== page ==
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Epimedium x perralchicum 'Frohnleiten'Epimedium x perralchicum ‘Frohnleiten’, tough and shiny evergreen leaves.

All the photos in this post were taken in my garden today.  I hope that you too will come to love this wonderful genus:

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Epimdium x versicolor 'Cupreum'Epimedium x versicolor ‘Cupreum, look at those gorgeous leaves, semi-evergreen.

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Epimedium x 'Kaguyahime'Epimedium x ‘Kaguyahime’, probably my favorite epimedium for its lovely two-tone purple flowers and dagger-like, purple-mottled leaves, evergreen.

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Epimedium grandiflorum 'Yubae'Epimedium grandiflorum ‘Yubae’, produces a second flush of leaves and flowers.

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Epimedium stellultum "Long Leaf Form"Epimedium stellulatum “Narrow Leaf Forms”, the first to bloom in my garden like a “flurry of small stars suspended above the spiny evergreen foliage”, Garden Vision catalogue.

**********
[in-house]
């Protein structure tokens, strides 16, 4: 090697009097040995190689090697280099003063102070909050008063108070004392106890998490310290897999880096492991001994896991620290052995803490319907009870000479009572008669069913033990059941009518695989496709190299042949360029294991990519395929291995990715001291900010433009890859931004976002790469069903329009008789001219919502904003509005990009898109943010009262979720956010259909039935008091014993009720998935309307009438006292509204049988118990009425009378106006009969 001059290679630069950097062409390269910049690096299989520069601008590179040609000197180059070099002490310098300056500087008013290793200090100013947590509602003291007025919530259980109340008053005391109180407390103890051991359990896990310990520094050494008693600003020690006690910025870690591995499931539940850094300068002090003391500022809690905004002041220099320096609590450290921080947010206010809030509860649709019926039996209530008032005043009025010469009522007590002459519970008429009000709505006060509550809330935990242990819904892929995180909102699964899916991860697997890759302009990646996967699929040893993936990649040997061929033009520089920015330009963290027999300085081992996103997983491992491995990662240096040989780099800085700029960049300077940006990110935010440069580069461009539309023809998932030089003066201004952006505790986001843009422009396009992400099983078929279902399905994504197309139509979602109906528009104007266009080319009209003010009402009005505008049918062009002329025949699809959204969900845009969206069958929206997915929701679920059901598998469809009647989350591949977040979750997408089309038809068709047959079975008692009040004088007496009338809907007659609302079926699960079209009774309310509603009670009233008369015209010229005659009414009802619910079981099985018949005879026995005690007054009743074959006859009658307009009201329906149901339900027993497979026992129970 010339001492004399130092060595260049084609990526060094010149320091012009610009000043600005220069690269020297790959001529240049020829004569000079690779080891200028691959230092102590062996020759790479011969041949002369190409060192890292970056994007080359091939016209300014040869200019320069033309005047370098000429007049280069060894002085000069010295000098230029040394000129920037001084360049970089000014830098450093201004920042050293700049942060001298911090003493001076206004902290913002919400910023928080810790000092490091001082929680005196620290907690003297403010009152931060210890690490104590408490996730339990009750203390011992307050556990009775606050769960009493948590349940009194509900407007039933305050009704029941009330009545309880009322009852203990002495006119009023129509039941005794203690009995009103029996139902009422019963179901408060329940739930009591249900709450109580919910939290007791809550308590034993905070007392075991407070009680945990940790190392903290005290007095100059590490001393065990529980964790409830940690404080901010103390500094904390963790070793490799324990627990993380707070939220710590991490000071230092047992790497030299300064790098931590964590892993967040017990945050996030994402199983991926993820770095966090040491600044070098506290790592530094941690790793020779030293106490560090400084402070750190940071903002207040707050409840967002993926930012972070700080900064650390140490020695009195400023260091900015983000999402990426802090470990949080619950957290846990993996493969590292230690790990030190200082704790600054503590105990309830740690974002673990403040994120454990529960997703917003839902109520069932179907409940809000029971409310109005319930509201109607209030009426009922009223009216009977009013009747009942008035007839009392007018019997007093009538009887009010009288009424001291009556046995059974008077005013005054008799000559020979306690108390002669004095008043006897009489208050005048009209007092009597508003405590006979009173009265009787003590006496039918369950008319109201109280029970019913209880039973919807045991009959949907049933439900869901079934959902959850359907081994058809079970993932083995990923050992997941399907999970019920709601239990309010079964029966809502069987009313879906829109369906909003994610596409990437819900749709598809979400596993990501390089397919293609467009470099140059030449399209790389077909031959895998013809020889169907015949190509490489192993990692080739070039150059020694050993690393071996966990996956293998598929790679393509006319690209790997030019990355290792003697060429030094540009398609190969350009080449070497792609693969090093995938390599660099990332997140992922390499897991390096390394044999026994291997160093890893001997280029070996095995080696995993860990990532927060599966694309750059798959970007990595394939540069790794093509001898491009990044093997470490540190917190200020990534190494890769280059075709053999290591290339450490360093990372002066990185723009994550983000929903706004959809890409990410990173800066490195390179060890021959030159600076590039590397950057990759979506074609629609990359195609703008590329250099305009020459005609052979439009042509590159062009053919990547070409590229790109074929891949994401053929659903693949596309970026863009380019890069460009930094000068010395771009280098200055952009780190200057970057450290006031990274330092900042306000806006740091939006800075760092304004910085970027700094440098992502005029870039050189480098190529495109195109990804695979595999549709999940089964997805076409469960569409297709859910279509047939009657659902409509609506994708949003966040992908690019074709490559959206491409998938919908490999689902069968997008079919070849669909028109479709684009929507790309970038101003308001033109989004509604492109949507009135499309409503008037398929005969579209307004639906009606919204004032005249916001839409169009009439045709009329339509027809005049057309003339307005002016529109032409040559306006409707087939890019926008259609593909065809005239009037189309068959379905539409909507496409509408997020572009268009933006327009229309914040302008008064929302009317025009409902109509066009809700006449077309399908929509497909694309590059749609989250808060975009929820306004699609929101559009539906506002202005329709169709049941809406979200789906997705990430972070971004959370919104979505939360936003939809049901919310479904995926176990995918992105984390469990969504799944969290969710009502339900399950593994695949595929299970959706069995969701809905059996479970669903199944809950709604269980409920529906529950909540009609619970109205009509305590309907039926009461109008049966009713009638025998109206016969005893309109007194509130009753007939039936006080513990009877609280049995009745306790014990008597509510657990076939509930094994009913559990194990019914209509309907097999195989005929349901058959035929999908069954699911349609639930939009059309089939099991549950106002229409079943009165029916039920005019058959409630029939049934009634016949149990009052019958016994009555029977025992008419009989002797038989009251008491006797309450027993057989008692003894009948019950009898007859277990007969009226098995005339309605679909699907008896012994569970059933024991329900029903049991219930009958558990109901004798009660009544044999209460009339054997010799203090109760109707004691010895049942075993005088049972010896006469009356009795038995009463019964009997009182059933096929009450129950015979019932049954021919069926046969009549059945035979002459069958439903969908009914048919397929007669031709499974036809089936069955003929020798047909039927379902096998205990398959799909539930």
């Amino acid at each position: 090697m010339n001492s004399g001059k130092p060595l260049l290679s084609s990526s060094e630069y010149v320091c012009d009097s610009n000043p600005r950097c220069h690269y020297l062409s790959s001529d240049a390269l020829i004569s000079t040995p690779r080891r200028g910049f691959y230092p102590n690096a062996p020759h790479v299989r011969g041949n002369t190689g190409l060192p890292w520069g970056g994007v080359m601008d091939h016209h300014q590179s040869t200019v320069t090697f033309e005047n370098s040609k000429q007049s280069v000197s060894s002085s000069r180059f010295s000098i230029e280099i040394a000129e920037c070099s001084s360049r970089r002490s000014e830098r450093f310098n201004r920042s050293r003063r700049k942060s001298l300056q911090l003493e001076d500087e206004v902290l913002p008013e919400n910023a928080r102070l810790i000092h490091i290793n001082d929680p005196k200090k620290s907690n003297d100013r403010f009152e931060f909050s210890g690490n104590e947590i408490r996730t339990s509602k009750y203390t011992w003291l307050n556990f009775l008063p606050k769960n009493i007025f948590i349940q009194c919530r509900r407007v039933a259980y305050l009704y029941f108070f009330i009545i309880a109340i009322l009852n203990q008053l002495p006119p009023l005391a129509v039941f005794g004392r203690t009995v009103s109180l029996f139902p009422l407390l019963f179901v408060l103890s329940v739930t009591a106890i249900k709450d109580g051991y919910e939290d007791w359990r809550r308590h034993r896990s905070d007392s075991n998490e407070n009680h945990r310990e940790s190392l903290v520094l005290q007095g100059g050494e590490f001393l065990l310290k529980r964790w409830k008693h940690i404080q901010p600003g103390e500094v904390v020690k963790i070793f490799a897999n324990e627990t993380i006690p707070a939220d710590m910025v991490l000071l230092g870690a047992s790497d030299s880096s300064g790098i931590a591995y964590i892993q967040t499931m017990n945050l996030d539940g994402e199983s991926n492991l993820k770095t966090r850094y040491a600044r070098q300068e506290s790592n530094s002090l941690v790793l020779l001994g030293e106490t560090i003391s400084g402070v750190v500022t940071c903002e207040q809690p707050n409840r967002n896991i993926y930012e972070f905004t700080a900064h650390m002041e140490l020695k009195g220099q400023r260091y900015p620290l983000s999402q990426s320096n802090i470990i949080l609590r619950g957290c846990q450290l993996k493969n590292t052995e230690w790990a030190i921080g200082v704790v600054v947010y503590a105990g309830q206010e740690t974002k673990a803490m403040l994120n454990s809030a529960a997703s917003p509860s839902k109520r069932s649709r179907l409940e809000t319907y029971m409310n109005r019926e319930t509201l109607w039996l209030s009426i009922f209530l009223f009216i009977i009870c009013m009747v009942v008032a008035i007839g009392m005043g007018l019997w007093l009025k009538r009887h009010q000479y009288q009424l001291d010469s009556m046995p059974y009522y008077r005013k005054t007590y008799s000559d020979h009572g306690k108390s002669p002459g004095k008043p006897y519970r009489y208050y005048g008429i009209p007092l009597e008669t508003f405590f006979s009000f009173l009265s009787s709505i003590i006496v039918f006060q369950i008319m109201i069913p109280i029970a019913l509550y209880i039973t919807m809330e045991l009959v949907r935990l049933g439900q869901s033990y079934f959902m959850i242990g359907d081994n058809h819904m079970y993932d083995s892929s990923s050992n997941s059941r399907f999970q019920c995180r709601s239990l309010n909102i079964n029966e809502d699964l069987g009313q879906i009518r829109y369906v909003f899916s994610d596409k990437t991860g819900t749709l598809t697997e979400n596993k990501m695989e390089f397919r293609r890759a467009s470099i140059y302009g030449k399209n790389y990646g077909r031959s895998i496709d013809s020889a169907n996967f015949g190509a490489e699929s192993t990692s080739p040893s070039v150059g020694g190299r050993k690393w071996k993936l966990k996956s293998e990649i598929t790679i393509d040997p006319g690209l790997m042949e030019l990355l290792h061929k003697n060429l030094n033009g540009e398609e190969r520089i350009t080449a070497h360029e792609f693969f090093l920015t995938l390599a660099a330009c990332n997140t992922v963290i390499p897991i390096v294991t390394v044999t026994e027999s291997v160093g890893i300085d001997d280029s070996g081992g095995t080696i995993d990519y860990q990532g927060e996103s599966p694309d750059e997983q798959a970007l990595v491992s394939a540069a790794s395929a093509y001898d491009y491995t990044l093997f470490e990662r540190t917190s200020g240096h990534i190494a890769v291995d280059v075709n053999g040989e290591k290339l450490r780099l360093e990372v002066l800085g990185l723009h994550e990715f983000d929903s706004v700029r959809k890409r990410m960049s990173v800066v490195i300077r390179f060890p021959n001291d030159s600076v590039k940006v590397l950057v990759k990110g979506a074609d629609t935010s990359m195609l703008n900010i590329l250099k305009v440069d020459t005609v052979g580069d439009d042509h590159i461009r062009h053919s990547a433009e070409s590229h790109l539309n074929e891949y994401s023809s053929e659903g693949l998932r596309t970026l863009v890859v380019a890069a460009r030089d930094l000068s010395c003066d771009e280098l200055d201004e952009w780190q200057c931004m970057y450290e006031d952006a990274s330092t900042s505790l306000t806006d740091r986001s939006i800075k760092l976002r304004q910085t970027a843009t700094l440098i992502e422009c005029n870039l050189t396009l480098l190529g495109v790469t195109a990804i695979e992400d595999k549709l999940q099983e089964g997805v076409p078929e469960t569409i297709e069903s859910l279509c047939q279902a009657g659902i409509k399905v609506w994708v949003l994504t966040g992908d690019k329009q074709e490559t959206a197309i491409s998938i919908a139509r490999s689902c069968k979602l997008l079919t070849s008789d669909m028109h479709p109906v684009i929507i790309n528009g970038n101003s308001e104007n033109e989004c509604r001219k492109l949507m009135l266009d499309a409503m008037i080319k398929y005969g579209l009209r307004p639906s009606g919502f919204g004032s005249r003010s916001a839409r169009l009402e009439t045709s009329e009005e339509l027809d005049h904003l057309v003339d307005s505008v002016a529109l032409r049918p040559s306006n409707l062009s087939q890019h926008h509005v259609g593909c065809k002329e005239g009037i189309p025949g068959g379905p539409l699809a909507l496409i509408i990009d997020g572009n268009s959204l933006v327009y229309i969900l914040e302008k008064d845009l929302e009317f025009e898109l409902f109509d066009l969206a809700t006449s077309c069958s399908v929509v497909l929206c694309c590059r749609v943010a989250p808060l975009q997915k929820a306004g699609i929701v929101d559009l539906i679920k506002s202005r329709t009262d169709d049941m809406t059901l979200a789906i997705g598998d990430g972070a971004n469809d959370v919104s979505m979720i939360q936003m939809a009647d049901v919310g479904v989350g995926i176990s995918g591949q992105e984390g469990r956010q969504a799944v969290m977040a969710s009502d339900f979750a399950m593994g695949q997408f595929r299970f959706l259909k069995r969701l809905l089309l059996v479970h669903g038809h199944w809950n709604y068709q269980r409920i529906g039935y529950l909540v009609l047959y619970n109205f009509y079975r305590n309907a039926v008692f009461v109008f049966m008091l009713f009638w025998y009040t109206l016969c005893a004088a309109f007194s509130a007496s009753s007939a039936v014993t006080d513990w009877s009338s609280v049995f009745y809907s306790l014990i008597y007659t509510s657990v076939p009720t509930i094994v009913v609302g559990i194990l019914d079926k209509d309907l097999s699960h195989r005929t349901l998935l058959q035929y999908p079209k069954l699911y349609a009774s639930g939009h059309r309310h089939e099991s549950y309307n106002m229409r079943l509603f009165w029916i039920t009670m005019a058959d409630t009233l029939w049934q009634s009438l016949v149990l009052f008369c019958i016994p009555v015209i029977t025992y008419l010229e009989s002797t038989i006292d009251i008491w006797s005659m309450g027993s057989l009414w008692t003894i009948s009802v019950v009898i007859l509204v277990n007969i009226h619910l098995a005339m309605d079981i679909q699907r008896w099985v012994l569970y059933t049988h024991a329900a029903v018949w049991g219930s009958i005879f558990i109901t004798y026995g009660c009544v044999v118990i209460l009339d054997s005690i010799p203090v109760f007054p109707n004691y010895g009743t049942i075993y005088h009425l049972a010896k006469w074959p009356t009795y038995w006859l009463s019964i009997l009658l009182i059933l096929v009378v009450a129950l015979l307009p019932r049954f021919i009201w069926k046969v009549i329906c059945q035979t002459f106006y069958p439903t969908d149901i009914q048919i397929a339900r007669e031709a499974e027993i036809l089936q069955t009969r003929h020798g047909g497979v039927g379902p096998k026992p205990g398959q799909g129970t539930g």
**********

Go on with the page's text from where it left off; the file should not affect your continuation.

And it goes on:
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Epimedium x rubrum 'Sweetheart'Epimedium x rubrum ‘Sweetheart’, later-blooming, notice the red rim around the semi-evergreen leaves.

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Epimedium grandiflorum 'Tama No Genpei'Epimedium grandiflorum ‘Tama No Genpei’, I love this one too, re-blooming.

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Epimedium x versicolor 'Cherry Tart'Epimedium x versicolor ‘Cherry Tart’, semi-evergreen.

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Epimedium grandiflorum var. violaceumEpimedium grandiflorum var. violaceum, chocolate leaves in the spring.

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Epimedium grandiflorum 'Album'Epimedium grandiflorum ‘Album’, large pristine white flowers.

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Epimdium grandiflorum var. higoense 'Bandit'Epimedium grandiflorum var. higoense ‘Bandit’, later blooming but I had to show it, white flowers and tiny leaves rimmed with a dark purple band.

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Epimedium alpinum 'Shrimp Girl'Epimedium alpinum ‘Shrimp Girl’, I love the name and the coral-orange color on this diminutive but spreading cultivar, semi-evergreen.